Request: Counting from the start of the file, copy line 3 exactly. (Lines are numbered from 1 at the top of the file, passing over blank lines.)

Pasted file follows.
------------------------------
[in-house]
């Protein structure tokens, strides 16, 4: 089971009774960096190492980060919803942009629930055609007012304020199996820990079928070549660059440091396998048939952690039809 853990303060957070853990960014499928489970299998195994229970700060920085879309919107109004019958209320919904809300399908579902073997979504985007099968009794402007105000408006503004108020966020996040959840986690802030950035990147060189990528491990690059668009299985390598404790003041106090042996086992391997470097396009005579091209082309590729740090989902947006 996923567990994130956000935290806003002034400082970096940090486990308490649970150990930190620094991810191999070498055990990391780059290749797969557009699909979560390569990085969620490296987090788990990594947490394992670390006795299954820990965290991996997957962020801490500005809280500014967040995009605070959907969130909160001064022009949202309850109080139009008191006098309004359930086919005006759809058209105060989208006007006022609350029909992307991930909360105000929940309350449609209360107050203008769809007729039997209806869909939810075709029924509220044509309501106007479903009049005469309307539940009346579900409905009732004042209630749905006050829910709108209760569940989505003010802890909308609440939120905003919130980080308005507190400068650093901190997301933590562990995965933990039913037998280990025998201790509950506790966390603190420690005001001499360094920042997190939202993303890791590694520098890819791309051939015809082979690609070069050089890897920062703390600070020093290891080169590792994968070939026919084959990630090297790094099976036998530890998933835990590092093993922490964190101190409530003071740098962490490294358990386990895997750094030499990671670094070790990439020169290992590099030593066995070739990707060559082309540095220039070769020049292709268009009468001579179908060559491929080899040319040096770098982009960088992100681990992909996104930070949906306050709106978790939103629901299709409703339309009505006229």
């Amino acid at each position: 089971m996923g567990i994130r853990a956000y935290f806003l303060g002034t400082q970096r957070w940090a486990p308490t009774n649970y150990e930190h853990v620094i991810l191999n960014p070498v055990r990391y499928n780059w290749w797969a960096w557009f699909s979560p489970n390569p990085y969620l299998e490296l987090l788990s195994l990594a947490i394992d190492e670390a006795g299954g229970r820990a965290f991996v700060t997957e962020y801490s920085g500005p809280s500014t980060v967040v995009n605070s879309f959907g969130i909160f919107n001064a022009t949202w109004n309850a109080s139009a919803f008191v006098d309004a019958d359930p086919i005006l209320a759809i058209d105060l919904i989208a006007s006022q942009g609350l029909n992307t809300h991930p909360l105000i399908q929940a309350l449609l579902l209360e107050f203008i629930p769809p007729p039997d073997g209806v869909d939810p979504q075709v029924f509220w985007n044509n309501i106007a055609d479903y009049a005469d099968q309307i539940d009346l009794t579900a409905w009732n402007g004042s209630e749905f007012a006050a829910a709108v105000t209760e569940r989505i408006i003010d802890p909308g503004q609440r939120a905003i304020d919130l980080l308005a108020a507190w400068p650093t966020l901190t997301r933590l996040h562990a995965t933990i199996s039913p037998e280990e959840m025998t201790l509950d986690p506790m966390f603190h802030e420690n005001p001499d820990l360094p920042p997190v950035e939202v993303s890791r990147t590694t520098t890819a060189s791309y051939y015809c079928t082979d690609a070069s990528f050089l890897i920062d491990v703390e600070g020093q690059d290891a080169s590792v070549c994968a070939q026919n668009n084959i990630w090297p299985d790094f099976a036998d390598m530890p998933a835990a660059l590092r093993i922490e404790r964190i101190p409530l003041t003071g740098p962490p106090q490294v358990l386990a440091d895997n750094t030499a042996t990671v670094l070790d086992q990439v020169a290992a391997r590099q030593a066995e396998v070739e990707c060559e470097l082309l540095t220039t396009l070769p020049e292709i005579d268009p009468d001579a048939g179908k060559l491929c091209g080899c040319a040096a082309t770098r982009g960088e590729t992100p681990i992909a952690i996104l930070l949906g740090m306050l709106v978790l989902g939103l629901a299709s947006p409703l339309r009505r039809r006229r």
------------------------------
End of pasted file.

């Amino acid at each position: 089971m996923g567990i994130r853990a956000y935290f806003l303060g002034t400082q970096r957070w940090a486990p308490t009774n649970y150990e930190h853990v620094i991810l191999n960014p070498v055990r990391y499928n780059w290749w797969a960096w557009f699909s979560p489970n390569p990085y969620l299998e490296l987090l788990s195994l990594a947490i394992d190492e670390a006795g299954g229970r820990a965290f991996v700060t997957e962020y801490s920085g500005p809280s500014t980060v967040v995009n605070s879309f959907g969130i909160f919107n001064a022009t949202w109004n309850a109080s139009a919803f008191v006098d309004a019958d359930p086919i005006l209320a759809i058209d105060l919904i989208a006007s006022q942009g609350l029909n992307t809300h991930p909360l105000i399908q929940a309350l449609l579902l209360e107050f203008i629930p769809p007729p039997d073997g209806v869909d939810p979504q075709v029924f509220w985007n044509n309501i106007a055609d479903y009049a005469d099968q309307i539940d009346l009794t579900a409905w009732n402007g004042s209630e749905f007012a006050a829910a709108v105000t209760e569940r989505i408006i003010d802890p909308g503004q609440r939120a905003i304020d919130l980080l308005a108020a507190w400068p650093t966020l901190t997301r933590l996040h562990a995965t933990i199996s039913p037998e280990e959840m025998t201790l509950d986690p506790m966390f603190h802030e420690n005001p001499d820990l360094p920042p997190v950035e939202v993303s890791r990147t590694t520098t890819a060189s791309y051939y015809c079928t082979d690609a070069s990528f050089l890897i920062d491990v703390e600070g020093q690059d290891a080169s590792v070549c994968a070939q026919n668009n084959i990630w090297p299985d790094f099976a036998d390598m530890p998933a835990a660059l590092r093993i922490e404790r964190i101190p409530l003041t003071g740098p962490p106090q490294v358990l386990a440091d895997n750094t030499a042996t990671v670094l070790d086992q990439v020169a290992a391997r590099q030593a066995e396998v070739e990707c060559e470097l082309l540095t220039t396009l070769p020049e292709i005579d268009p009468d001579a048939g179908k060559l491929c091209g080899c040319a040096a082309t770098r982009g960088e590729t992100p681990i992909a952690i996104l930070l949906g740090m306050l709106v978790l989902g939103l629901a299709s947006p409703l339309r009505r039809r006229r």